Military and Veterans' Benefits

Observations on the Transition Assistance Program Gao ID: GAO-02-914T July 18, 2002

Since its inception, the Transition Assistance Program has served more than one million separating and retiring military personnel through the coordinated efforts of the Departments of Defense, Transportation, Labor (DOL), and Veterans Affairs. In fiscal year 2001, the military branches and DOL spent $47.5 million to provide transition assistance to 222,000 separating and retiring service members. Although each branch provides required preparation counseling and offers transition assistance workshops to help service members transition to civilian life, not all eligible service members receive transition assistance. Because they have considerable flexibility in designing their programs, transition assistance varies in content and delivery across the military branches. In addition, service members experienced differences in access to transition assistance depending on their unique circumstances. Isolating the impact of transition assistance on employment, education, and other outcomes is difficult because of data inadequacies and methodological challenges.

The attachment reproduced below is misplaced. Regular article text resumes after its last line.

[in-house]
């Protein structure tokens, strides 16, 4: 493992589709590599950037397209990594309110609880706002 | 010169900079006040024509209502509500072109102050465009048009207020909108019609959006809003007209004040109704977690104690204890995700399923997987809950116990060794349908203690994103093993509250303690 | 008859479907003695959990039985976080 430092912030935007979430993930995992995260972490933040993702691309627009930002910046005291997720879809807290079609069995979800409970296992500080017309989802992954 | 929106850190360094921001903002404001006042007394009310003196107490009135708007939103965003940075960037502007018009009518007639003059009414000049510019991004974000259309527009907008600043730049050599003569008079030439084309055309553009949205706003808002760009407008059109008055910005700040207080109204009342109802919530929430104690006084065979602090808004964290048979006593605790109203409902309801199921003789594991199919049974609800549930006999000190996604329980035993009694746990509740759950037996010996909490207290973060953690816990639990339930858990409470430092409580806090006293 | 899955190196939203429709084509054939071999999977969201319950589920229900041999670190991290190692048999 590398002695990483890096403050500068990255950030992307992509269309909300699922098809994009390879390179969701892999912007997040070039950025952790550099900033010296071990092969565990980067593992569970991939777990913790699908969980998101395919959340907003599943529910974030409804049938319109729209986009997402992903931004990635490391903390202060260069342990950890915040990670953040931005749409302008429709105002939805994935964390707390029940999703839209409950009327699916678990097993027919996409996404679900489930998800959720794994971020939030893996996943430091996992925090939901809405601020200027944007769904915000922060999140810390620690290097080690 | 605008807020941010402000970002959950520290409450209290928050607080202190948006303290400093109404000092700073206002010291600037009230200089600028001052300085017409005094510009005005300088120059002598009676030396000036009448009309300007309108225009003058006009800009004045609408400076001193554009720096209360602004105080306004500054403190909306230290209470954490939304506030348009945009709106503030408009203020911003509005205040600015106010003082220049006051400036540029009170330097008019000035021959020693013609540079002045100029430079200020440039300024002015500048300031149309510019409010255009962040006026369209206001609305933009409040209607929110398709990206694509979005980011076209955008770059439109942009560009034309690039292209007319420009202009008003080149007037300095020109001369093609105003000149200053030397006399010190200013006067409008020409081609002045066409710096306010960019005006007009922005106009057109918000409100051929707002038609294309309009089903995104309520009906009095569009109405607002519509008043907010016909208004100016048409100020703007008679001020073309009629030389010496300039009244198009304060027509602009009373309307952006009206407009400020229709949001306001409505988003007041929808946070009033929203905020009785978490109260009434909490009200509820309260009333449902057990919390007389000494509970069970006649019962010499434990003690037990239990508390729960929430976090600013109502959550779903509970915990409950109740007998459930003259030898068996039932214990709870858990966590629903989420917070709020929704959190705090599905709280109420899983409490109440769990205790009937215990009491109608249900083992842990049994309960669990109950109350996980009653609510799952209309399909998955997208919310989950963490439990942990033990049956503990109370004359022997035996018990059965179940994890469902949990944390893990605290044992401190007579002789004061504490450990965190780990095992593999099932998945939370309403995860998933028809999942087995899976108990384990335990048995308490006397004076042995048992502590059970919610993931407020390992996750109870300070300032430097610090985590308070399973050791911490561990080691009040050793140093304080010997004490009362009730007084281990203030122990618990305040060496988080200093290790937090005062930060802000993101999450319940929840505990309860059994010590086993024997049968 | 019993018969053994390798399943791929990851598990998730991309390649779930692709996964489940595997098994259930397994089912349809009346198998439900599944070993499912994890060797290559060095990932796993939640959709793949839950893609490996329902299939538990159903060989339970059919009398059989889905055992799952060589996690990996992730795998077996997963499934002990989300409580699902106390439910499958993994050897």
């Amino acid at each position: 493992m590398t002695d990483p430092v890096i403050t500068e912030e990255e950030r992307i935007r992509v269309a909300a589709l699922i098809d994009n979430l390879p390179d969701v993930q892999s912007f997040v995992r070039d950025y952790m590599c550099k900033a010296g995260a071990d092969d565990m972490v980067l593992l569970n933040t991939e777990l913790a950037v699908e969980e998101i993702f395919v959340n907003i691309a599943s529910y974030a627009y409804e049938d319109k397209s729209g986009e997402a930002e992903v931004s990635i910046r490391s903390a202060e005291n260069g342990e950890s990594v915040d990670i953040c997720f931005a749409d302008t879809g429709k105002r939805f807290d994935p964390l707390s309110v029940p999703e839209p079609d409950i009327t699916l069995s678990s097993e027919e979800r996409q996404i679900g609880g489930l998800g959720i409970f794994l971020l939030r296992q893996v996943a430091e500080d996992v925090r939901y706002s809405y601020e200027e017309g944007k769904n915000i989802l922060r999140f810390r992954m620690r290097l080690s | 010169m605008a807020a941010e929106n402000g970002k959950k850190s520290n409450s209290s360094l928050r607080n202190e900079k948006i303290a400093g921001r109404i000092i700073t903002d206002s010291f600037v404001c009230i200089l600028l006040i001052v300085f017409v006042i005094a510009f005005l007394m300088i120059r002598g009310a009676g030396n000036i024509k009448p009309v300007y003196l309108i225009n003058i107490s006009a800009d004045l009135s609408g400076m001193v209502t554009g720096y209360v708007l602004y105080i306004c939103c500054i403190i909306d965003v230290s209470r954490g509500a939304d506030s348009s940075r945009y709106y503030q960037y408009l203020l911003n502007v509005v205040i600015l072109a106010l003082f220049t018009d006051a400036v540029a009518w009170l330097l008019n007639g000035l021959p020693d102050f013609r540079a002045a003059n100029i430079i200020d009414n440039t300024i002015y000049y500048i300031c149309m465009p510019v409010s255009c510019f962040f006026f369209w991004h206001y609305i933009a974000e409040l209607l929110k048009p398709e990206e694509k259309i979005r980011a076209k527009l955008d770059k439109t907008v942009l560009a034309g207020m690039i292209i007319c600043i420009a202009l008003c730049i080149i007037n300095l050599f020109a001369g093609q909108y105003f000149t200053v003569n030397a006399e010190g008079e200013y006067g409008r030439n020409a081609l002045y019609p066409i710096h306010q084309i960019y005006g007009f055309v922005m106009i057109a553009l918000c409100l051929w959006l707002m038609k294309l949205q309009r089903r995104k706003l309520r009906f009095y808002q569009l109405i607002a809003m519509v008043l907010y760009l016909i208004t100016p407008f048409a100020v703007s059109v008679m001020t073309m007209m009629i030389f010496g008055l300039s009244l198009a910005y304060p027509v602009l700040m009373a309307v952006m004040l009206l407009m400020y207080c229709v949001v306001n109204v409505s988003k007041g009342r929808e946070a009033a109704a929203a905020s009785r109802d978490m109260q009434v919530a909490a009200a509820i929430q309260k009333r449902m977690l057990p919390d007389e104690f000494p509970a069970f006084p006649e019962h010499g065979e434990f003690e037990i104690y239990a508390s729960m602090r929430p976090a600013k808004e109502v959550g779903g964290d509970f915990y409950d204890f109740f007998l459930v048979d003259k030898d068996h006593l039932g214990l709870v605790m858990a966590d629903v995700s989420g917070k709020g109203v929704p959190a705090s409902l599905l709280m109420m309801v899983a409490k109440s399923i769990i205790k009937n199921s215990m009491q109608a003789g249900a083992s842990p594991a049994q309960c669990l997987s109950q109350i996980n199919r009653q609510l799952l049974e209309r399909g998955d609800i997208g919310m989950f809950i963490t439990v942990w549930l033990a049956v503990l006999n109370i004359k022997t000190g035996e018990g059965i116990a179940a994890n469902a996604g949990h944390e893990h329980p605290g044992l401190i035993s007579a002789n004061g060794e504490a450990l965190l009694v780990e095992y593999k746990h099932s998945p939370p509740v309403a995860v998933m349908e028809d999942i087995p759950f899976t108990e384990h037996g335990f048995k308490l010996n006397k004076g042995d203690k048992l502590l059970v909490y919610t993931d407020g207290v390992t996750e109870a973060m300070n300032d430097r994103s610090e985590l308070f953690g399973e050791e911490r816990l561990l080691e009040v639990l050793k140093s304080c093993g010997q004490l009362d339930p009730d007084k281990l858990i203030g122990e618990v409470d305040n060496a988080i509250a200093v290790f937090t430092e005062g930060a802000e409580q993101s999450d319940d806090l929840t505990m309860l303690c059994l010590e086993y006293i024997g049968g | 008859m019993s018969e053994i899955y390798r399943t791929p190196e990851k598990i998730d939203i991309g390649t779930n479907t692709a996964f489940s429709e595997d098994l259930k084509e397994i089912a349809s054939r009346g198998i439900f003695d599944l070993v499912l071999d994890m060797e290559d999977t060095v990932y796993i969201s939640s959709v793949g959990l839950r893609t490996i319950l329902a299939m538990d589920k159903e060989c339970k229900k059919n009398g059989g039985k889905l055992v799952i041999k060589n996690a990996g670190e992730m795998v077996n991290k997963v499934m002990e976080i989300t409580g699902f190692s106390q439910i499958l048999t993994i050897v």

GAO-02-914T, Military and Veterans' Benefits: Observations on the Transition Assistance Program This is the accessible text file for GAO report number GAO-02-914T entitled 'Military and Veterans' Benefits: Observations on the Transition Assistance Program' which was released on July 18, 2002. This text file was formatted by the U.S. General Accounting Office (GAO) to be accessible to users with visual impairments, as part of a longer term project to improve GAO products' accessibility. Every attempt has been made to maintain the structural and data integrity of the original printed product. Accessibility features, such as text descriptions of tables, consecutively numbered footnotes placed at the end of the file, and the text of agency comment letters, are provided but may not exactly duplicate the presentation or format of the printed version. The portable document format (PDF) file is an exact electronic replica of the printed version. We welcome your feedback. Please E-mail your comments regarding the contents or accessibility features of this document to This is a work of the U.S. government and is not subject to copyright protection in the United States. It may be reproduced and distributed in its entirety without further permission from GAO. Because this work may contain copyrighted images or other material, permission from the copyright holder may be necessary if you wish to reproduce this material separately. Testimony: Before the Subcommittee on Benefits, Committee on Veterans' Affairs, House of Representatives: United States General Accounting Office: GAO: For Release on Delivery Expected at 10:00 a.m. EST, Thursday, July 18, 2002: Military and Veterans' Benefits: Observations on the Transition Assistance Program: Statement of Cynthia A. Bascetta, Director Education, Workforce, and Income Security Issues: GAO-02-914T: Mr. Chairman and Members of the Subcommittee: Thank you for inviting me to discuss the military's transition assistance program, which the Congress established in 1990 during a time of military downsizing to help service men and women return to civilian life. Since its inception, the program has served over one million separating and retiring military personnel and has been administered through the coordinated efforts of the Departments of Defense (DOD), Transportation (DOT), Labor (DOL), and Veterans Affairs (VA). In fiscal year 2001, the military branches and DOL spent approximately $47.5 million to provide transition assistance to about 222,000 separating and retiring service members. Today, I will describe the transition assistance offered by each military branch and how their transition assistance programs and services differ. I will also discuss what is known about how well program objectives, such as transitioning to civilian employment, have been met. To conduct our work, we analyzed program descriptions and administrative data from documentation provided by DOD, DOT, DOL, and VA. We also conducted structured group interviews during fieldwork at five locations, one at each military branch--the Army, Air Force, Navy, Marines, and Coast Guard.[Footnote 1] We talked to about 70 service members, including separatees and retirees as well as members expected to separate with a disability, who had participated in the transition assistance workshop. At each location, we also interviewed commanding officers, supervisors, and transition assistance program staff. While all military branches were represented, we cannot generalize from this information. In addition, we did not interview service members who did not receive transition assistance services. Finally, we reviewed existing studies of the transition assistance program. Our work was conducted from March 2002 through July 2002, in accordance with generally accepted government auditing standards. In summary, while each branch of the military provides required pre- separation counseling and offers transition assistance workshops to help service members transition to civilian life, not all eligible service members receive transition assistance. Because the military branches have considerable flexibility in designing their programs to address the perceived needs of their service members, transition assistance varies in content and delivery across the military branches. For example, the Army uses contract staff and interactive job assistance tools to provide the level of employment-related assistance it believes many of its service members need. In addition, service members experience differences in access to transition assistance depending on their unique circumstances. For example, service members who receive transition assistance while stationed at remote locations often receive less extensive transition assistance than what is available at other locations. Service members we talked to liked the services they received, and several studies confirm participant satisfaction with transition assistance. However, isolating the impact of transition assistance on employment, education, and other outcomes is difficult because of data inadequacies and methodological challenges. Only two program evaluations from the early 1990s evaluated the effectiveness of transition assistance on employment and provided limited information. Moreover, they did not evaluate the impact of transition assistance on other potential goals, including recruitment and retention, which could have growing importance now that the military is no longer downsizing. Background: When the Congress established the transition assistance program in 1990,[Footnote 2] significant reductions in military force levels were expected. The law noted that many of these service personnel specialized in critical skills, such as combat arms, which would not transfer to the civilian workforce. Transition assistance, including employment and job training services, was established to help such service members make suitable educational and career choices as they readjusted to civilian life. The law directed DOL, DOD, and VA to jointly administer the program. To do so, the agencies entered into a Memorandum of Understanding (MOU), which spelled out each agency's role in the provision of services to members of the Army, Navy, Air Force and Marines. When the Coast Guard started to operate the transition assistance program in 1994, DOT entered into a similar agreement with VA and DOL. Each branch of the military is required to provide pre-separation counseling to all military personnel no later than 90 days prior to their separation from the military. Pre-separation counseling, according to the law, shall include information about education and vocational rehabilitation benefits, selective reserve options, job counseling and job search and placement information, relocation assistance services, medical and dental benefits, counseling on the effects of career change, and financial planning. The military branches are to provide space for the provision of transition services at locations with more than 500 active duty personnel. Separating service members must complete a pre-separation counseling checklist indicating that they have been informed of the services available to them and, on this checklist, they are to indicate the services they wish to receive, including if they wish to participate in the transition assistance workshop. For locations in the United States, DOL is responsible for providing transition assistance workshops, which are generally 3-day training sessions focusing primarily on resume writing and job search strategies and includes a manual with basic information on the material covered in the workshop.[Footnote 3] The MOU identifies specific workshop objectives, including preventing and reducing long-term unemployment, reducing unemployment compensation paid to veterans, and improving retention. DOL spent about $5 million in fiscal year 2001 to provide about 3,200 workshops, in addition to the funding spent on transition assistance by the military branches shown in table 1. The workshop and other transition services are to be accessible to service members two years prior to retirement and one year prior to separation.[Footnote 4] As part of the transition assistance workshop, VA is responsible for providing information on veterans' benefits, including information on disability benefits. VA is also responsible for providing more detailed information and assistance to those service members separating or retiring due to a disability. Table 1: Transition Assistance Funding by Military Branch, Fiscal Year 2001: Funding (in millions)[A]: DOD; Army: 13.5; Air Force: 8.9; Marine: 4.0; Navy: 10.3; Coast Guard: 0.0; Total: 36.7. Other; Army: 5.3[B]; Air Force: 0.0; Marine: 0.0; Navy: 0.0; Coast Guard: 0.5[C]; Total: 5.8. Total; Army: 18.8; Air Force: 8.9; Marine: 4.0; Navy: 10.3; Coast Guard: 0.5; Total: 42.5. Transition Assistance Workshops[D]; Army: [Empty]; Air Force: [Empty]; Marine: [Empty]; Navy: [Empty]; Coast Guard: [Empty]; Total: [Empty]. Number held; Army: 1,207; Air Force: 1,115; Marine: 520; Navy: 1,075; Coast Guard: 33; Total: 3,950. Length (in days); Army: 2-3; Air Force: 3; Marine: 3-4; Navy: 4; Coast Guard: 4; Total: N/A. Average class size; Army: 24; Air Force: 25; Marine: 41; Navy: 38; Coast Guard: 35; Total: N/A. [A] These amounts do not include DOL or VA funding, DOD overhead expenditures or any resources contributed by local installations. [B] The Army provides funds to supplement transition assistance. [C] This amount includes funds from both Coast Guard Headquarters and local Coast Guard installations. : [D] These numbers include both DOL facilitated and contractor facilitated workshops in the U.S. and DOD facilitated workshops overseas. Source: DOD and DOT. [End of table] In 1996, Congress established the Commission on Servicemembers and Veterans Transition Assistance and directed it to review programs that provide benefits and services to veterans and service members making the transition to civilian life. The Transition Commission examined pre-separation counseling and transition assistance program workshops as part of its work.[Footnote 5] Transition Assistance Varies in Key Ways Across the Military Branches: Each branch of the military provides the required pre-separation counseling and offers workshops focusing on employment assistance and veterans' benefits, although not all service members participate. In addition, disabled service members are provided detailed information on benefits and services available to service members with disabilities as well as assistance in accessing these services. The military branches have considerable flexibility in designing their programs, allowing them to vary the content as well as the delivery of their programs. Moreover, the priorities of the military mission can also affect delivery and access to transition assistance. Military Branches Provide Required Services, but Participation Varies: All military branches provide pre-separation counseling and offer transition workshops that include employment assistance and information on veterans' benefits. However, military branch data indicate that not all service members receive the required pre-separation counseling or participate in the workshops. As shown in table 2, in fiscal year 2001, 81 percent of service members received pre-separation counseling,[Footnote 6] and 53 percent attended a transition workshop. The transition workshop participation rates for each branch ranged from 29 percent for the Coast Guard to 72 percent for the Navy. These participation rates may not be reliable because some branches' data include service members who participated but did not separate. To the extent that this is occurring, the percentages on participation are overstated. Table 2: Participation in Pre-Separation Counseling and Transition Assistance Workshops by Military Branch, Fiscal Year 2001: Participation: Total Separated/Retired; Air Force: 43,756; Army: 85,190; Marines: 31,319; Navy: 57,452[A]; Coast Guard: 4,037; Total or Average: 221,754. Participation: Number of pre-separation counselings; Air Force: 39,375; Army: 77,146; Marines: 27,849; Navy: 30,508; Coast Guard: N/A[B]; Total or Average: 174,878. Participation: Percent receiving pre-separation counseling; Air Force: 90%[C]; Army: 91%; Marines: 89%; Navy: 53%; Coast Guard: N/A[B]; Total or Average: 81%. Participation: Number attending transition assistance workshop[D]; Air Force: 27,815; Army: 28,464; Marines: 21,397; Navy: 41,181; Coast Guard: 1,155[E]; Total or Average: 120,012. Participation: Percent attending workshop; Air Force: 64%; Army: 33%; Marines: 68%; Navy: 72%; Coast Guard: 29%; Total or Average: 53%. [A] According to the Navy, this total includes 8,387 service members in training who were not required to receive pre-separation counseling because they had less than 180 days of active duty. [B] The Coast Guard does not have an automated system to collect these data. [C] Air Force officials told us that a record audit conducted in 2000 indicated that 97 percent of its separating and retiring service members received pre-separation counseling in 1999. However, they did not provide more current audit results. [D] We are not reporting participation in disabled transition assistance workshops because VA does not collect this information. [E] This number represents Coast Guard service members who attended Coast Guard facilitated workshops. : Source: GAO analyses of data provided by the military branches. [End of table] In addition to pre-separation counseling and the transition assistance workshops, the military branches may provide optional services such as (1) help with resume writing, (2) career counseling, (3) training in job interview skills and strategies, (4) stress management, (5) job fairs, and (6) access to automated job listings. Service members separating with a disability are offered more detailed information relevant to their unique needs. For these service members, VA offers detailed information on VA disability-related benefits such as disability compensation, health care and vocational rehabilitation, as well as assistance in accessing them.[Footnote 7] These efforts are considered to be a part of the disability transition assistance program. Service Members Experience Differences in Content, Delivery, and Access to Transition Services: Because the military experiences of the members in each branch are different, some branches tailor the content of transition services to better meet the needs of their service members. For example, the Army believes that many of its separating soldiers need additional employment-related assistance and more individualized attention. A large number of the Army's separating service members have held combat- related jobs, which provide skills that have limited transferability to jobs in the civilian labor market. Further, many of these soldiers are young and have little civilian work experience. Therefore, the Army supplements DOD transition assistance funds to provide additional one- on-one counseling and interactive job training and assistance. The Coast Guard also tailors the content of its program to meet what it believes are the unique needs of its service members. According to the program manager, many separating members of the Coast Guard have unique classifications like Marine Science Technician, a job category not easily transferable to the civilian labor market. In an attempt to provide their members with transition assistance workshops that will help them find appropriate civilian employment, the Coast Guard hires contractors to facilitate its transition assistance workshops. The contractor staff is trained along with the Coast Guard's transition assistance coordinators to help service members identify their most marketable skills and communicate them in a way that will make them successful in the civilian labor market. The military branches also have different methods of delivering both pre-separation counseling and workshops. For example, some military branches provide pre-separation counseling in individual sessions prior to attendance at a transition workshop, while others may provide group counseling. In addition, the length of transition workshops can vary by location. While the transition assistance workshop was designed to take 3 days, the schedule of workshops for fiscal year 2002 shows the actual time ranges from 1 day to 5 days depending on the local arrangements between military installations and DOL. For example, according to the program manager, the Navy added a day to the 3-day workshop to provide more detailed information on military benefits. Further, program officials told us that at some locations different transition assistance workshops are provided to separating and retiring military members. For example, at one location we visited the separatees had a 2-day transition assistance workshop and the retirees had a 3-day workshop. Transition assistance program managers told us that workshops can be offered in a variety of settings. For example, at one location, the workshop was offered in a religious education building. At another, it was offered in space rented at a nearby hotel. At several locations we visited, class size greatly exceeded the maximum of 50, recommended in the MOU. At one location, to accommodate large numbers of service members separating with the number of workshops scheduled, the workshop had 300 participants. Other adjustments to the delivery of transition assistance are potentially more far-reaching. For example, to create a more comprehensive approach to career planning, the Air Force is integrating transition assistance into the role of a work life consultant who works with airmen throughout their military career. This individual serves as a focal point for information on all personnel matters and helps with paperwork for anticipated separations and retirements. The Navy is providing transition assistance services earlier in a sailor's military career than the law requires to help them more easily translate their military experience into the civilian labor force when they do separate. The Navy has also broadened the mission of its transition assistance program to increase retention by providing professional career development resources throughout the service member's military career. Providing earlier services responds to comments from service members that they would benefit from beginning the transition process sooner than 90 days before separation. The delivery of transition assistance for disabled service members appears to be more consistent across the branches. In the past, disabled service members were primarily offered separate disability transition assistance briefings supplemented by individualized assistance upon request. The current practice is generally to provide a basic discussion of disability benefits and services as part of the transition assistance workshop provided to all participants, supplemented by one-on-one sessions with disabled service members, upon request. However, some locations still offer a separate disability transition assistance briefing. In addition, as part of an initiative in two regions, VA provides special 3-5 day workshops focusing on the unique needs of disabled veterans seeking employment. Service members also experience variation in access to transition assistance based on specific circumstances. Service members who are deployed, stationed in remote locations, or engaged in essential military duties may access a modified version of transition assistance services. For example, the Marines place a transition assistance specialist on some ships and give priority to those who will be separating from the military within 90 days or less. The specialist offers a condensed version of the transition assistance workshop and will meet with Marines during their free time, which could be anytime of the day or night. Service members stationed in remote locations also received modified versions of transition assistance. For example, a significant percent of service members in the Coast Guard tend to be stationed in remote areas far from where the transition assistance workshops are offered. To address their needs for transition assistance, the Coast Guard sends a videotape accompanied by the DOL workbook. The videotape presents general information on how to conduct a job search and the workbook covers the topics offered in the transition assistance workshops. The Army also mails materials to soldiers in remote locations and follows up with distance counseling by telephone, fax, or e-mail. In addition, the Army will send transition assistance specialists periodically to remote sites with small populations of soldiers. Even when service members are in locations where a range of transition services can be offered on site, military mission and the support that supervisors have for transition services may determine the degree to which they have access to the services. Because the military mission is always the top priority, it can be difficult for service members to be released from military duties to receive services. Service members, supervisors, commanders, and transition assistance program staff at the locations we visited told us that because of mission-related work priorities, service members may receive transition assistance later than is optimal. Several service members told us that they had to delay attending the transition workshop because of their military duties, thereby limiting their ability to utilize other transition services.[Footnote 8] In addition, if supervisors are not supportive of the transition assistance, or if they feel that mission needs are too pressing, they may be reluctant to allow service members under them to access services offered. In 1994, we reported that lack of support from military commanders was one of the most frequently cited reasons for not using transition assistance.[Footnote 9] In response, the Secretary of Defense issued a memorandum to the secretaries of the military departments and other key DOD officials underscoring the need for commander support of transition assistance for all service members. The Marines recently made participation in a transition assistance workshop a mandatory activity for all Marines because they recognized that service members were having difficulty being released from their military duties to attend the workshops. The Transition Commission noted that starting transition assistance earlier could provide commanders more flexibility to meet mission needs, because many service members are deployed during the last 6 months of their active duty. Reducing potential mission conflicts in this way could help increase commander support of the program, thereby resulting in increased participation. Studies Provide Limited Information on the Effectiveness of the Transition Assistance Program: Several studies confirm participant satisfaction with transition assistance, but limited information is available about the overall effectiveness of the transition assistance program. Evaluating the effectiveness of these services is complicated by data inadequacies and methodological difficulties. For example, most of the data currently available are collected for purposes of program monitoring and are not comparable across the branches. Also, following up with service members who have separated is challenging. Moreover, the changing nature of transition assistance could result in a shift in emphasis on different goals, including recruitment and retention, in addition to civilian employment. Studies Indicate Participant Satisfaction with Services, but Less Is Known about Effectiveness: In 1994, we reported that service members and spouses we surveyed found seminars and employment assistance centers were beneficial in readjusting to civilian life. They said that they learned about individualized job search techniques and other benefits available to them. They also reported that their confidence had increased as a result of receiving these services, especially in the areas of resume preparation and job search and interview techniques. During our interviews, service members told us that the transition assistance workshop either met or exceeded their expectations. Many service members told us that they thought the resume preparation and job search and interview techniques would be the most helpful in their transition. However, some felt that the workshop was not long enough for them to complete preparing their resumes and develop their job interviewing skills. Several service members told us that they had pursued or planned to pursue additional job-related transition assistance offered at their locations. Some service members also found other transition assistance informative, such as financial planning, stress management, and VA benefit information. Service members told us, however, that earlier access to this assistance would enable them to better utilize it and smaller class sizes would allow them adequate time for questions and answers. In 1999, DOL sponsored a study to assess the attitudes and opinions of participants in the transition assistance workshop.[Footnote 10] Twenty-one focus groups of persons who had attended a transition assistance workshop in the prior month were asked about the structure and content of the workshops and the extent to which they felt their participation helped prepare them to find civilian employment. Participants generally agreed that the services they received contributed to their knowledge and confidence about transitioning to civilian life. Many participants felt that attendance in the workshop should be mandatory and that receiving the service earlier in an individual's military career would be beneficial. While participants generally appear to find assistance helpful, much less is known about the ultimate impact of transition services on employment or other outcomes, such as education and retention. Two studies conducted about 10 years ago found limited impact of transition assistance on employment. An early DOL evaluation required by the Congress assessed the impact of the pilot transition assistance program on service members who transitioned to civilian life in 1992.[Footnote 11] This study compared a sample of those who had attended a transition assistance workshop with those who had not to analyze whether transition assistance had any effect on post military job search and employment. Although both groups were found to have similar aspirations for jobs, careers and salaries, the results indicated little difference between the employability of those who had taken the workshop and those who had not. However, the study noted that service members who received transition assistance found jobs 3 to 7 weeks earlier than those who had not. The Army sponsored an evaluation of its Job Assistance Centers to determine whether services provided at these centers affect soldiers' employment outcomes.[Footnote 12] A group of ex-service members who separated between October 1, 1992, and September 30, 1993 were interviewed to determine whether the job assistance services they received affected their post-transition earnings, receipt of unemployment compensation, and ratings of preparedness for the job market. The study reported that individuals who said they had received more job search assistance services, and those who indicated a greater degree of satisfaction with the services, were more likely to feel prepared for the civilian labor market and were also more likely to have some increase in earnings. However, because this study did not verify the self reported information, the conclusions cannot be validated. Currently at least two branches of the military, the Army and Navy, track the amount of unemployment compensation paid to separating service members as an indicator of program effectiveness. For example, the Army reports that the amount of unemployment compensation benefits paid to soldiers separating in fiscal year 2001 was about half that paid out in fiscal year 1994. However, Army officials concede that it would be difficult to attribute these changes to transition assistance services alone. Evaluating Effectiveness of Transition Assistance is Challenging: Several factors complicate evaluating the effectiveness of human resource interventions, including the transition assistance program. First, achieving consensus on program goals is necessary to develop measurement and data collection strategies. Second, service branch data on what specific assistance service members received is necessary to compare the effects of different interventions. Third, following up periodically after separation with those who received services as well as those who did not is necessary to try to isolate the impact of transition assistance. Assessing overall effectiveness of the transition assistance program would require agreement on what the program is trying to accomplish. When first piloted, the objectives of the program included helping the military meet its personnel needs as well as helping separating service members meet their needs. However, since that time, the goals have expanded as a result of changing military needs and service member expectations. When the program was fully implemented, it dropped the retention goal and focused on providing transition assistance, coinciding with the downsizing of the military. During this time, the program focused on employment-related transition assistance. The Transition Commission noted that transition assistance needs to continually evolve to remain capable of bridging the ever-changing military and civilian environments. Service members also seek assistance with furthering their education or obtaining vocational rehabilitation in addition to employment-related transition assistance. For example, some service members enlisted with the specific intention of returning to school at the completion of their military service rather than working right away. Moreover, the military's personnel needs have changed from downsizing to recruiting and retaining service members. The Transition Commission reported, for example, that retention was positively affected by transition assistance because it offers a realistic view of civilian job market prospects. This may lead some service members to conclude that they need more preparation to reenter the civilian workforce and to postpone separation to gain additional skills, education, or income. Data limitations also make transition assistance program evaluations difficult. There is limited data on the services individual service members actually receive and virtually no data collected on how they fare after leaving the military. DOL is required to collect participant data for the transition assistance workshops it provides, and although not required, the military branches collect data to monitor program participation. However, these data are often not comparable, and service members may also obtain military branch-sponsored assistance at locations where they are stationed. In addition, service members may obtain assistance from VA or community sources that might not be documented in DOL's or the military branches' records. This makes valid comparisons across branches very complicated. Finally, following up periodically with individuals once they leave the military to assess how they are faring in civilian life is difficult. In its 1995 study of the transition assistance program, DOL reported the difficulty it experienced trying to follow up with separated service members. Officials we interviewed told us about similar experiences. For example, one transition assistance workshop facilitator told us that he was able to follow up with only about 20 percent of workshop participants. The Transition Commission noted that DOD, VA, and DOL each have separate data collection systems with their own information that could help determine the usefulness of transition assistance, but little has been accomplished to coordinate information requirements between the departments. Collecting the data necessary to track long-term usage and outcomes would help better position the departments to assess the value of transition assistance as well as determine ways to improve it. Mr. Chairman, this concludes my prepared remarks. I would be happy to answer any questions that you or the other subcommittee members might have. Contact and Acknowledgments: For further information regarding this testimony, please contact me at (202) 512-7101 or Shelia Drake at (202) 512-7172. Margaret Boeckmann, William R. Chatlos, Corinna Nicolaou, Linda Stokes, and Paul Wright also contributed to this statement. FOOTNOTES [1] We conducted structured group interviews at Camp LeJeune, North Carolina; Andrews Air Force Base, Maryland; Fort Stewart, Georgia; Naval Air Station in Jacksonville, Florida; and U.S. Coast Guard Integrated Support Command Miami, Florida. We observed a transition assistance program workshop at Andrews Air Force Base, Maryland. We also observed disabled transition assistance program workshops at the National Naval Medical Center in Bethesda, Maryland and at the Walter Reed Army Medical Center in the District of Columbia. [2] National Defense Authorization Act for Fiscal Year 1991, P.L. 101- 510, November 5, 1990. [3] When available these seminars are facilitated by Local Veterans Employment Representatives (LVER) or Disabled Veterans Outreach Program (DVOP) specialists, federally funded staff, who are part of states' employment service systems and provide direct employment services to eligible veterans. If they are unavailable, federal DOL staff or a DOL contractor facilitates the transition assistance workshop. At overseas locations, the workshops are facilitated by DOD. [4] Veterans Education and Benefits Expansion Act of 2001, P.L. 107- 103, Dec. 27, 2001, extended from 6 months to 1 year for separatees and from 1 year to 2 years for retirees, the time prior to separation that service members may access transition assistance. [5] Report of the Congressional Commission on Servicemembers and Veterans Transition Assistance (Washington, D.C.: 1999). [6] This does not include the percentage of Coast Guard service members who received pre-separation counseling. [7] VA compensates veterans who are disabled by injury or disease incurred or aggravated during active military service. [8] Although they are allowed to access these services after separation, many members return to areas that do not have these services. [9] U.S. General Accounting Office, Military Downsizing: Persons Returning to Civilian Life Need More Help from DOD, GAO/HEHS-94-39 (Washington, D.C.: Jan. 21, 1994). [10] U.S. Department of Labor/Veterans' Employment and Training, TAP Focus Group Evaluation Final Report (Washington, D.C.: 2000). [11] U.S. Department of Labor/Veterans' Employment and Tranining,Transition Assistance Program: Phase III Impact Analysis (Washington, D.C.: 1995). [12] Human Resources Research Organization/U.S. Army Research Institute for the Behavioral and Social Sciences, Final Report: Outcome Evaluation of the Army Career and Alumni Program's Job Assistance Centers (Alexandria, Va.: 1995).